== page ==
4. Ear to shoulder: Keep your head looking forward and this time pull your head towards your shoulder and hold for 1 minute also 3x daily.

 neck stretch for upper trap

Exercise re-cap:

– Double chins

– Turning nods

– Chin tucks

– Arm-pit stretch

– Ear to shoulder stretch

These exercises absolutely don’t take long and can be done LITTLE AND OFTEN throughout the day.

Be sure to keep and eye out for an upcoming post on postural correction for some great self mobilization and correction techniques you can do at home and also my recent post on Self Trigger Pointing.


Health, neck pain

Headaches and Neck Pain – Self trigger pointing to abolish Knots

• By

In this post I will tell you how to get relief and get rid of headaches and annoying knot sin your neck yourself! A fantastic tool that everyone needs to know – Don’t rely on drugs, medication and heat packs – treat yourself!

First of all, I would like to say that I really believe that there is such a thing as good pain! Some of my patients may disagree with this at the time of treatment of course but if not immediately, then the day after, you will feel markedly better. A lot of this “Good pain”  is felt during trigger point release and deep massage, when the tissue is released, it feels like a weight has been lifted off your shoulder at times and relieves a lot of pain – namely Headaches and niggly Neck Pain!

Another way to look at this is a little bit of pain for a whole lot of gain!

I am going to run through a couple of techniques that you can utilise YOURSELF along with strengthening exercises to beat headaches and neck pain. These can be performed yourself or you can get someone else to do them for you:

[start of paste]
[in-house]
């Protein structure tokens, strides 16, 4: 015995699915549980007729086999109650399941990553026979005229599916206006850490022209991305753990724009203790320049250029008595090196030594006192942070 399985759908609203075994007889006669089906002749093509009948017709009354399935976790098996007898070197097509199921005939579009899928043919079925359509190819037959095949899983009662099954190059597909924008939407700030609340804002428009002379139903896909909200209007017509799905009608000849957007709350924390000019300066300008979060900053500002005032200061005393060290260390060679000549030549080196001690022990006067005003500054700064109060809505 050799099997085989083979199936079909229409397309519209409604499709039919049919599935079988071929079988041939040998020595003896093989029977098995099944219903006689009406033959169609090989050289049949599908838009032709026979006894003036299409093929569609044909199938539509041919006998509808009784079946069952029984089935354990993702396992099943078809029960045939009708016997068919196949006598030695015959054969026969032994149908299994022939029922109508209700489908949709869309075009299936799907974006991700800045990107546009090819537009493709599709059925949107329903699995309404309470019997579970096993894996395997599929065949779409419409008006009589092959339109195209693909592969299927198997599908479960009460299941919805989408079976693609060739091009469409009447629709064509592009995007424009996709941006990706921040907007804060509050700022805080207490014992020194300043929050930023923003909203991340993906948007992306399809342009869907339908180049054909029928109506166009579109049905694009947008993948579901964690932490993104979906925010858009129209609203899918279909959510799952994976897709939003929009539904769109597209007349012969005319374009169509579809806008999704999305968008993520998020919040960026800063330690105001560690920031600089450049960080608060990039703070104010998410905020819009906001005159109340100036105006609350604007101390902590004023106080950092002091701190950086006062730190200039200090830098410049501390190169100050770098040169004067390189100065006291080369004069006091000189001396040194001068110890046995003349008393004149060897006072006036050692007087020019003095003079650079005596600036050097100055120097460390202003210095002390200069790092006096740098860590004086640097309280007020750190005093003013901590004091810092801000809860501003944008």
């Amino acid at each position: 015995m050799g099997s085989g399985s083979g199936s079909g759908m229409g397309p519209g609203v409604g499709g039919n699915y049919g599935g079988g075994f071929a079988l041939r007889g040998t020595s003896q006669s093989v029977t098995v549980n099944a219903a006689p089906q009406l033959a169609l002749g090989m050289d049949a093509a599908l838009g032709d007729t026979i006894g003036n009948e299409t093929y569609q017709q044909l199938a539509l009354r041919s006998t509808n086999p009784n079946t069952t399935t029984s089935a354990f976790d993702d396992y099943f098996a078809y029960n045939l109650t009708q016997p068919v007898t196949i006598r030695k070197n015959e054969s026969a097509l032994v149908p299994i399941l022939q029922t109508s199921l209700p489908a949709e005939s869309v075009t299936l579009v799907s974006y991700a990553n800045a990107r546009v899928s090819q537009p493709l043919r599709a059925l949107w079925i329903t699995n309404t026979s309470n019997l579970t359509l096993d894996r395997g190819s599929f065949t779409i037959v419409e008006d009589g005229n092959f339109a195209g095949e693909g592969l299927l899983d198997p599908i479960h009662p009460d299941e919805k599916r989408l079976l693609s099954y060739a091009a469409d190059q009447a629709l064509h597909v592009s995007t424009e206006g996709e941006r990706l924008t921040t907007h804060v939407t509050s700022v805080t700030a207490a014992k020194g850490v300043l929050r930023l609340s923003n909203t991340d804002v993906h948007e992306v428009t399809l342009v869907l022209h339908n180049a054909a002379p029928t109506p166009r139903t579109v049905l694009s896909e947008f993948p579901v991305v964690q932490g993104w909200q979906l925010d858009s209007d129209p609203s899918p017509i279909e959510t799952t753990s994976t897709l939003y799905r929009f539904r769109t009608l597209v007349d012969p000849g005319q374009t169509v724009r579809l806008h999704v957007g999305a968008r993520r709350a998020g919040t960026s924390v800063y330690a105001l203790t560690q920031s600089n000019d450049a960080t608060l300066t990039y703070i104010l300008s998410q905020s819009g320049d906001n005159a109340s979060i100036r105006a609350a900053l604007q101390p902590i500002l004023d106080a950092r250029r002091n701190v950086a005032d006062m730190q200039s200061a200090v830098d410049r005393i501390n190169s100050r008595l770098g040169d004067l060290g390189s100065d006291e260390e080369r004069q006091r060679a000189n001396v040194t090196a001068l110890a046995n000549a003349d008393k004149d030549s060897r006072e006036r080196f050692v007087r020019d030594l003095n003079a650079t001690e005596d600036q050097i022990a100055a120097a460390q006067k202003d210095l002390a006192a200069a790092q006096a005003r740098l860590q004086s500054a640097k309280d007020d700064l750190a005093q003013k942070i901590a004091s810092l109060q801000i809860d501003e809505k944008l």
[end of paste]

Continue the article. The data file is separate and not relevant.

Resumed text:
Self-massage:

Starting position – I find that prone lying (on your back) is best as this way it is easier to relax and you aren’t using all the muscles to hold you up. You can also give it a go in sitting or another position you find comfortable.

Motion – using the hand on the same side as you want to massage, bring you hand back and place your three middle fingers on the back of your neck right below your skull. This gives you a good idea of the area you need to be massaging. Now simply using these fingers or just the index and middle gently begin massaging into the muscle using circulatory motions and remembering to keep good contact on the skin. The idea with this is to find the muscle that feels harder, tighter or knotty and work into this to warm it up, stretch it out and increase blood flow.

 If someone else is performing the massage on youlielye on your back with your head supported on a pillow, have this awesome person sit behind your head and place their hands under the upper portion of your neck on each side.

 Trigger point release: I have listed this technique second as it is best to do after light massage when the muscle is warmed up.

In the same position as described above, use your index and middle finger to find the trigger points in your sub-occipital muscles. You will find these at the back of your neck in the at the base of your skull. A trigger point as described in Beating Headaches is basically a point in a tight muscle which is especially hard and sore to touch and often refers pain up into your head.